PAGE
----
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Math Help - Probability question

  1. #1
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    Probability question

    I have 4 assignments to pass to three different people to do for me. What is the probability that each person will receive at least one assignment?

    Total combination: {4+3-1\choose 3-1} = {6\choose 2} = 15

    P(each person receive at least one assignment) = 3\over 15 = 1\over 5

    My answer is 0.2
    but it's wrong

    It's a MCQ question with options: (A) 8\over 9, (B) 64\over 81, (C) 4\over 9, (D) 16\over 81, (E) 5\over 9
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  2. #2
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    Quote Originally Posted by noob mathematician View Post
    I have 4 assignments to pass to three different people to do for me. What is the probability that each person will receive at least one assignment? It's a MCQ question with options: (A) 8\over 9, (B) 64\over 81, (C) \color{blue}4\over 9, (D) 16\over 81, (E) 5\over 9
    Consider that the 4 assignments are all distinct.
    There are 36 surjective (onto) functions from a set of 4 to a set of 3.
    There are 3^4 functions from a set of 4 to a set of 3.
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  3. #3
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    Thanks for the reply.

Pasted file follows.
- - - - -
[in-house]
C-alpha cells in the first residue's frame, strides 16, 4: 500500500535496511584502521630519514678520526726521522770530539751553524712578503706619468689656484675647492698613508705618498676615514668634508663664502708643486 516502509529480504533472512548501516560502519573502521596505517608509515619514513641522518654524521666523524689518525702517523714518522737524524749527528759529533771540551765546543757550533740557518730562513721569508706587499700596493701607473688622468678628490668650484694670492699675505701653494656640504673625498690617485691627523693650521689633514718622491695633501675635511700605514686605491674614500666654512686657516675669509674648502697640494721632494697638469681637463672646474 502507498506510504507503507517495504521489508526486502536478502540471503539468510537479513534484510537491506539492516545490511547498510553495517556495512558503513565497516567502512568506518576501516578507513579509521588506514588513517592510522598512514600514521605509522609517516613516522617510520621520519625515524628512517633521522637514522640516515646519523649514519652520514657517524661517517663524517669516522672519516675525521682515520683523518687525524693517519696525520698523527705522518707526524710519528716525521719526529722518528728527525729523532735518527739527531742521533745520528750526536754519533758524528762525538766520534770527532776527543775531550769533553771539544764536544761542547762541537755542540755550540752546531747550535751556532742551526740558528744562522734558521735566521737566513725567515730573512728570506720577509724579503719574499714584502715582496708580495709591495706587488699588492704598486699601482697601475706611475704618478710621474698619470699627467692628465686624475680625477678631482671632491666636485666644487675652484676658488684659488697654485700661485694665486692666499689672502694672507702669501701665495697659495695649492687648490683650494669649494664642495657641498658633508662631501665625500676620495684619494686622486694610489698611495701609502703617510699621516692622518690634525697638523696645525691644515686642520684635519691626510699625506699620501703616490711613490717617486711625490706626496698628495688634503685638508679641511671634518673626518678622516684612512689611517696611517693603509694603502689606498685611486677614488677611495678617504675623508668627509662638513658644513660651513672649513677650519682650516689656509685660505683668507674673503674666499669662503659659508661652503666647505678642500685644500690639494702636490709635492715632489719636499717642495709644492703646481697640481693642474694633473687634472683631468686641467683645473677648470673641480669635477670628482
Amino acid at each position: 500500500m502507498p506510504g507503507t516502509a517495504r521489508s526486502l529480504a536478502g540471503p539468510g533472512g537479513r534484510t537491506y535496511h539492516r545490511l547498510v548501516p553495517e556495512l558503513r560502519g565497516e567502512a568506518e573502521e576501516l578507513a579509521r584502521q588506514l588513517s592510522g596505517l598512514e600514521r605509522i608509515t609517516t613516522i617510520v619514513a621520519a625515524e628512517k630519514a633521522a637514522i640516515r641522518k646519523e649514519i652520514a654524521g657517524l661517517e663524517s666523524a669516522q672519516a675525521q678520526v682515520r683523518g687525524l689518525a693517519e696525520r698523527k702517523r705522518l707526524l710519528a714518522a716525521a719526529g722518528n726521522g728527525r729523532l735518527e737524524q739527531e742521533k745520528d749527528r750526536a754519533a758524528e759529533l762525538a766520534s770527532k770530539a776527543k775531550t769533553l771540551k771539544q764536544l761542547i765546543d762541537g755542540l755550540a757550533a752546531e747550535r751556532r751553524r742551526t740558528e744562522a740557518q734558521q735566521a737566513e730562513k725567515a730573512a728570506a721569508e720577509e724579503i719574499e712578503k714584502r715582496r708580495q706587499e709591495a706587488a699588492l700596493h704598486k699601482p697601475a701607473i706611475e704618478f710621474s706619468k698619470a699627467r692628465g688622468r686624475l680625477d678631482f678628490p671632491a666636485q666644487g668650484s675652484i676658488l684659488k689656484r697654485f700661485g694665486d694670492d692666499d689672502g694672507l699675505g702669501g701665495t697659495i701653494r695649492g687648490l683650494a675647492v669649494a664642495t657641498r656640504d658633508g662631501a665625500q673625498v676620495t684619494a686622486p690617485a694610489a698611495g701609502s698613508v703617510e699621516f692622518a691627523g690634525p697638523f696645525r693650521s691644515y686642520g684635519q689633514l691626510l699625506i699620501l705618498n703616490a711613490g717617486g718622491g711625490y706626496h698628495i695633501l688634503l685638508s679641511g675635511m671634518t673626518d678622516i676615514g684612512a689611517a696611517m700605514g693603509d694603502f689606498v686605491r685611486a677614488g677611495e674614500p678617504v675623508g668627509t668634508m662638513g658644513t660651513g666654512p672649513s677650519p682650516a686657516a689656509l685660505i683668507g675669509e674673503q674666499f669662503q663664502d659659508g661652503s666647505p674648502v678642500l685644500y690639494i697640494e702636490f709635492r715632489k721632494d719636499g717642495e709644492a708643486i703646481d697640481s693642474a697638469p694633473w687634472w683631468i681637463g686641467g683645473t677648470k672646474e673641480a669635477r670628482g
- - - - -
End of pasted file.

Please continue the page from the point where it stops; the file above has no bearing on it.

Ya if the assignments are distinct, there will be a total of 3^4 possibilities.

    But how do you find the 36?

    My interpretation will be to permute 4 assignments among the 3 people (since each of them will receive one assignment), which is 4. 3. 2. 3 = 72, since the last assignment could be allocated to any one among the three. Therefore answer is A?
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  4. #4
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    Quote Originally Posted by noob mathematician View Post
    But how do you find the 36?
    The number of mappings from {1,2,3,4} to {a,b,c} which are onto is 36.
    Onto means that each of a, b, & c gets at least one.
    Look up the ways to count surjections.
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  5. #5
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    oic. Thanks a lot.

    The formula S(n,k)= \sum_{i=1}^{n} {k\choose i}<br />
(k-i)^n (-1)^i

    Ok!
    Last edited by noob mathematician; March 25th 2009 at 06:21 AM. Reason: Fixed latex
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  6. #6
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    Quote Originally Posted by noob mathematician View Post
    The formula S(n,k)= \sum_{i=1}^{n} {k\choose i}(k-i)^n (-1)^i
    That is close. But not exact.
    The number of surjections from a set of N elements to a set of K elements is:
    S(N,K) = \sum\limits_{j = 0}^K {\left( { - 1} \right)^j { K \choose j} \left( {K - j} \right)^N } .
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  7. #7
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    Oh ya.. haha some typo error there. Thanks for pointing out.
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